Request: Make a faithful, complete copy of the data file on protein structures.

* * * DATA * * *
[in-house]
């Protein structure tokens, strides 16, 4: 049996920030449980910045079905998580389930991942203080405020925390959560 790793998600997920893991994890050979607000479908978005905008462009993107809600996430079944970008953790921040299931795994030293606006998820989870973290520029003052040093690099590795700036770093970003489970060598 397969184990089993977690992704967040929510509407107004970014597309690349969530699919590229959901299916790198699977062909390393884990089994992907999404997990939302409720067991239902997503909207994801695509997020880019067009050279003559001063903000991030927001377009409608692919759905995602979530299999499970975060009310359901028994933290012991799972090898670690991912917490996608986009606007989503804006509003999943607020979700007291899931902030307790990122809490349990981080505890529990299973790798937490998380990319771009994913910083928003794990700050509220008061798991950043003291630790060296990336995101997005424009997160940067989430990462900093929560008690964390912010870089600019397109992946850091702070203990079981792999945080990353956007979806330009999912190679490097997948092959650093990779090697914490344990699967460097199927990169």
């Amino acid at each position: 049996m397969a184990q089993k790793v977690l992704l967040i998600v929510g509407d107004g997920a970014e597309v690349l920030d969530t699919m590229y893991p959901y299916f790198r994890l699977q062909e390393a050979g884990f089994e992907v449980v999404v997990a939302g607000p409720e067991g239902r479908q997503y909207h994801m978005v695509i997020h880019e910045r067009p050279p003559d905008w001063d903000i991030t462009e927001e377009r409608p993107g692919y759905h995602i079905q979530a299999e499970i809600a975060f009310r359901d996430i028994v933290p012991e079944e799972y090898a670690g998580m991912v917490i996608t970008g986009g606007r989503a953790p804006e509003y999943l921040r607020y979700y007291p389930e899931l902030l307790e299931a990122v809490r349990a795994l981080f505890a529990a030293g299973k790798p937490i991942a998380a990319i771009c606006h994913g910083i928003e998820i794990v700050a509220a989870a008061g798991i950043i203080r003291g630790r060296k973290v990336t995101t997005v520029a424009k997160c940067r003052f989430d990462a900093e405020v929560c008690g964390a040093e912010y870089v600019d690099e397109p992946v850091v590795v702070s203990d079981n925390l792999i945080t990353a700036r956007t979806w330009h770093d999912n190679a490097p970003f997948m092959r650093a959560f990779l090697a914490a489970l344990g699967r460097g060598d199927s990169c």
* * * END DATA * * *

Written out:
[in-house]
């Protein structure tokens, strides 16, 4: 049996920030449980910045079905998580389930991942203080405020925390959560 790793998600997920893991994890050979607000479908978005905008462009993107809600996430079944970008953790921040299931795994030293606006998820989870973290520029003052040093690099590795700036770093970003489970060598 397969184990089993977690992704967040929510509407107004970014597309690349969530699919590229959901299916790198699977062909390393884990089994992907999404997990939302409720067991239902997503909207994801695509997020880019067009050279003559001063903000991030927001377009409608692919759905995602979530299999499970975060009310359901028994933290012991799972090898670690991912917490996608986009606007989503804006509003999943607020979700007291899931902030307790990122809490349990981080505890529990299973790798937490998380990319771009994913910083928003794990700050509220008061798991950043003291630790060296990336995101997005424009997160940067989430990462900093929560008690964390912010870089600019397109992946850091702070203990079981792999945080990353956007979806330009999912190679490097997948092959650093990779090697914490344990699967460097199927990169």
């Amino acid at each position: 049996m397969a184990q089993k790793v977690l992704l967040i998600v929510g509407d107004g997920a970014e597309v690349l920030d969530t699919m590229y893991p959901y299916f790198r994890l699977q062909e390393a050979g884990f089994e992907v449980v999404v997990a939302g607000p409720e067991g239902r479908q997503y909207h994801m978005v695509i997020h880019e910045r067009p050279p003559d905008w001063d903000i991030t462009e927001e377009r409608p993107g692919y759905h995602i079905q979530a299999e499970i809600a975060f009310r359901d996430i028994v933290p012991e079944e799972y090898a670690g998580m991912v917490i996608t970008g986009g606007r989503a953790p804006e509003y999943l921040r607020y979700y007291p389930e899931l902030l307790e299931a990122v809490r349990a795994l981080f505890a529990a030293g299973k790798p937490i991942a998380a990319i771009c606006h994913g910083i928003e998820i794990v700050a509220a989870a008061g798991i950043i203080r003291g630790r060296k973290v990336t995101t997005v520029a424009k997160c940067r003052f989430d990462a900093e405020v929560c008690g964390a040093e912010y870089v600019d690099e397109p992946v850091v590795v702070s203990d079981n925390l792999i945080t990353a700036r956007t979806w330009h770093d999912n190679a490097p970003f997948m092959r650093a959560f990779l090697a914490a489970l344990g699967r460097g060598d199927s990169c």